a famous battle-field kindles a glow of patriotism. These moods
are very simple and the associations very obvious. As for any
more complex moods or subtler associations, we must look else-
where for them than in Scott.

NOTES. 195

53 5. We rejoice in his resurrection. The same reasons that led
Jeffrey to republish so many of his essays on Crabbe seem to justify
rather generous selections from those essays. The reasons are given
in Jeffrey's note, p. 53. Crabbe's unpopularity has been more than
made up to him by the devotion of his chosen admirers. " Women
and young people never will like him, I think ; but I believe every
thinking man will like him more as he grows older." Letters and
Literary Retnains of Edward EitzGeraid, ed. Wright, I, p. 398.
This was the verdict of one of Crabbe's most patient and insinuating
advocates, Edward FitzGerald, the translator of Omar Khayyam.
Jeffrey's admiration for Crabbe was probably somewhat stimulated
by detestation of what seemed to him unendurable affectation in
Wordsworth's treatment of every-day life and by the desire to make
Wordsworth's mysticism more grotesque by contrasting it sharply
with Crabbe's common sense.

54 1. Upwards of twenty years. Cf. the Preface to the third
edition of Crabbe's /'c^wj, London, 1808 : "About twenty-five years
since was published a Poem called The Library ; which, in no long
time, was followed by two others, The Village and The Newspaper.
These with a few alterations and additions are here reprinted; and
are accompanied by a Poem of greater length, and several shorter
attempts, now, for the first time, before the public." The " Poem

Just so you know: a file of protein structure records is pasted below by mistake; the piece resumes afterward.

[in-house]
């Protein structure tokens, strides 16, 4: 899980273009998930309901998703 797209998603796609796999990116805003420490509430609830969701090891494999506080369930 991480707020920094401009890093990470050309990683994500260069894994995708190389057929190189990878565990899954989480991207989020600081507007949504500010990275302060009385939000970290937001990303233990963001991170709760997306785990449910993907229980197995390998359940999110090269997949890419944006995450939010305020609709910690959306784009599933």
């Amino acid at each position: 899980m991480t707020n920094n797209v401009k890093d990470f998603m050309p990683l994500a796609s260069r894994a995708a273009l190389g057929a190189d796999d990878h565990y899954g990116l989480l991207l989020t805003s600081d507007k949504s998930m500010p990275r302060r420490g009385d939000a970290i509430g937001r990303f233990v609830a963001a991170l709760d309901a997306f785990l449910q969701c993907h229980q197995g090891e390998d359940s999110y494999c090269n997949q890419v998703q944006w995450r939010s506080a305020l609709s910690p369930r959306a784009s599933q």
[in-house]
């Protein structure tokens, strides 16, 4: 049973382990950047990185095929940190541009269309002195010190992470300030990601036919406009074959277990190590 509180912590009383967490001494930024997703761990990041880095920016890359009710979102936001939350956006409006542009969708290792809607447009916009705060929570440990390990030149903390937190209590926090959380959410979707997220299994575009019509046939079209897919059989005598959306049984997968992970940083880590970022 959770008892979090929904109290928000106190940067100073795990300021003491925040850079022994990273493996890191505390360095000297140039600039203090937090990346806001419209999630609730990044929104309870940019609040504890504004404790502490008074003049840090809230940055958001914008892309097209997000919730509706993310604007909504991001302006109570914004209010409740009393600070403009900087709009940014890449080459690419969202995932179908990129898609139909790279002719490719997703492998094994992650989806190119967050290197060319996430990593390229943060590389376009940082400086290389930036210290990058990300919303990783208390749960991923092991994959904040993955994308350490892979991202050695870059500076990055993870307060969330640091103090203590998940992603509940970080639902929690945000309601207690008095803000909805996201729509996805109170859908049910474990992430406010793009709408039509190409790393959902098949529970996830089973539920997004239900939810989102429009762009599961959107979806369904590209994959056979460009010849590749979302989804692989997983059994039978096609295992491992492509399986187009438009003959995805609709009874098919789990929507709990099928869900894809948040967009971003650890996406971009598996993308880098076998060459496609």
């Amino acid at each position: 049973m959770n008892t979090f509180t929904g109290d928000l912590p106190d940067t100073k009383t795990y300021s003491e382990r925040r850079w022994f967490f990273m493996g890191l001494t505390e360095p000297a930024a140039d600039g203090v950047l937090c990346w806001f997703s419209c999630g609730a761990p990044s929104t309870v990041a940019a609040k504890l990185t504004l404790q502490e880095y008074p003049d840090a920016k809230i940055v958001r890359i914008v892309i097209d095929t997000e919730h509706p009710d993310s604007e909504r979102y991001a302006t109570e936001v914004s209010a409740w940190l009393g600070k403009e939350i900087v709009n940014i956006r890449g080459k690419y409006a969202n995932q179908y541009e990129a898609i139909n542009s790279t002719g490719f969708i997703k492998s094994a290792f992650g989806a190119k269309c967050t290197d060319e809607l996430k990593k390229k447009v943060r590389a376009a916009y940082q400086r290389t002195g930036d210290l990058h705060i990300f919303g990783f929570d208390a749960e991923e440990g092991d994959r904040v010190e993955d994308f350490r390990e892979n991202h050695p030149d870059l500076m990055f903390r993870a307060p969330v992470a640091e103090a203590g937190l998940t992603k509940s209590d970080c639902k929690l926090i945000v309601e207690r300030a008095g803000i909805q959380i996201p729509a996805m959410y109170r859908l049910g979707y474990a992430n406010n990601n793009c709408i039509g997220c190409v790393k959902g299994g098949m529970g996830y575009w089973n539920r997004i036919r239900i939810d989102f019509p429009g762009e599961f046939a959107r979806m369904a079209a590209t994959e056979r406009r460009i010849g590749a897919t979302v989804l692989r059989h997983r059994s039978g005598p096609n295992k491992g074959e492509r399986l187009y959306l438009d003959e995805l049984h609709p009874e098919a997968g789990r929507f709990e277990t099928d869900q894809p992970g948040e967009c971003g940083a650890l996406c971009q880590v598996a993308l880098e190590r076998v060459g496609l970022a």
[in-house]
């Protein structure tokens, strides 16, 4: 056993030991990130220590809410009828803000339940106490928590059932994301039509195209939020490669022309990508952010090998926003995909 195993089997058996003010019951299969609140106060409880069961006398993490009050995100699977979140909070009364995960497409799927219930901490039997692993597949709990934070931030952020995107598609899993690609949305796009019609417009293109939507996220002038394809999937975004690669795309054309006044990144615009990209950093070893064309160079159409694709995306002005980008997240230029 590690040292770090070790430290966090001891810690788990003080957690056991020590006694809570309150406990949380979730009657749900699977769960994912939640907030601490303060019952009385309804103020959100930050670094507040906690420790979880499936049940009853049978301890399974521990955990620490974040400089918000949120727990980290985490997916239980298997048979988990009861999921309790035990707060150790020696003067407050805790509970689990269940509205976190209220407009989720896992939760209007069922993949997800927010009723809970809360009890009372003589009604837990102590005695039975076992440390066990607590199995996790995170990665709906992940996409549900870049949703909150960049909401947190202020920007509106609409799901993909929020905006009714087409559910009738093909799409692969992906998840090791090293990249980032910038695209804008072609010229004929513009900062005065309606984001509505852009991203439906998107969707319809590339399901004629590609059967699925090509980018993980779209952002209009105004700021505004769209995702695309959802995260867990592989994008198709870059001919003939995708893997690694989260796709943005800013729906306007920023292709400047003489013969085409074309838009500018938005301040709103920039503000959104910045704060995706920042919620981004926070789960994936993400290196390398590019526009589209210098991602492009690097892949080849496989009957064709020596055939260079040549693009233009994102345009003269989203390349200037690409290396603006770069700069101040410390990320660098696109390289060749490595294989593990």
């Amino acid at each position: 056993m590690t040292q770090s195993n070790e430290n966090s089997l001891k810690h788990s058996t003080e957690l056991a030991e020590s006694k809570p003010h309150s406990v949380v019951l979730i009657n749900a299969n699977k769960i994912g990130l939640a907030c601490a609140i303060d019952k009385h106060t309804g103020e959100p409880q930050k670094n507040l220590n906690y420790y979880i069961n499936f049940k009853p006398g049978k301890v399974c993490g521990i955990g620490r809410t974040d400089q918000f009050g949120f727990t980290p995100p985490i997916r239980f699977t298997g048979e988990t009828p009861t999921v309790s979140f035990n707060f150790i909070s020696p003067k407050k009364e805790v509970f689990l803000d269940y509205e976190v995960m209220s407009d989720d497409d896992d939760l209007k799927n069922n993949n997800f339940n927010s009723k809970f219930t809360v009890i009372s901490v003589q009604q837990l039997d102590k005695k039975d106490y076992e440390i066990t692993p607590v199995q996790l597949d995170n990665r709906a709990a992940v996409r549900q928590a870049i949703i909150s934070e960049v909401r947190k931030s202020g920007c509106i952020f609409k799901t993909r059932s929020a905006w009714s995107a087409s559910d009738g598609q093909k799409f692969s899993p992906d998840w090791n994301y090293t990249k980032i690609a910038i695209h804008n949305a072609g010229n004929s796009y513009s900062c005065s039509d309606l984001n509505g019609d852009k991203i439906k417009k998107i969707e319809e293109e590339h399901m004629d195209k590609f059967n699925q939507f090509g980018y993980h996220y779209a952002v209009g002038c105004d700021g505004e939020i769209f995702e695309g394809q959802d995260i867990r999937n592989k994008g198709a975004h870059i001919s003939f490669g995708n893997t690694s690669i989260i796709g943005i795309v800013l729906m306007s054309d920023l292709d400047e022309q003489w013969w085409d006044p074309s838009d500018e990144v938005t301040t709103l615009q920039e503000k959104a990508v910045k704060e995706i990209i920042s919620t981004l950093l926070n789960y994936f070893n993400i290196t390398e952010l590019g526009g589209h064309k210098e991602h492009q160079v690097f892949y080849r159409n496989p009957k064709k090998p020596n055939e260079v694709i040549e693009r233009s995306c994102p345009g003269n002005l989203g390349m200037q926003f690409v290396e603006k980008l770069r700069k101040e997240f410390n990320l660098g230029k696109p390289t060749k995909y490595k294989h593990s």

of greater length " was The Parish Register.

57 28. Whimsical and nnheard-of beings. Cf. Coleridge, Bio-
graphia Literaria, chap. 14: "The thought suggested itself . . .
that a series of poems might be composed of two sorts. In the
one, the incidents and agents were to be, in part at least, super-
natural ; and the excellence aimed at was to consist in the interesting
of the affections by the dramatic truth of such emotions, as would
naturally accompany such situations, supposing them real. . . . For
the second class, subjects were to be chosen from ordinary life ; the
characters and incidents were to be such as will be found in every
village and its vicinity where there is a meditative and feeling mind
to seek after them, or to notice them when they present themselves."
Jeffrey's words in the text are almost a parody, unconscious, of
course, on this passage. Jeffrey's " unheard-of beings " and " in-
credible situations " are Coleridge's " incidents and agents ... in
part at least supernatural": and Jeffrey's "strained and exaggerated
moralization " is what Coleridge and Wordsworth regard as the
natural commentary of " a meditative and feeling mind " on " subjects
. . . chosen from ordinary life." Coleridge's Ancient Mariner seemed

196 NOTES.

to Jeffrey an " unheard-of being," and Wordsworth's Resolution and
l7idependence, with its interpretation of the leech-gatherer's life,
seemed full of " strained and exaggerated moralization."

58 11. Their own capricious feelings. It is to the subjectivity of
Wordsworth's poetry that Jeffrey takes exception. Wordsworth,
he insists, gives us never the actual fact but always his somewhat
grotesque reaction on the fact. He puts before us, not the actual
leech-gatherer of real life, but a fantastical creature into which the
leech-gatherer is transformed when seen through the poet's mists
of emotion.

60 13. A lover trots aivay. This is, of course, an utterly unfair
account of the famous little poem, " Strange fits of passion
have I known." The poem illustrates the way in which an over-
mastering mood colors all nature with its own hue and wrests all
natural sights and sounds into symbols. The moon setting over
his mistress's cottage seems to the lover in the poem to portend
disaster. A similar interpretation of nature in. terms of an over-
mastering mood may be found in Tennyson's Maud, xiv, 4 : " I
heard no sound where I stood."

61 6. An old nurse, . . . or a nionk, or parish clerk is always at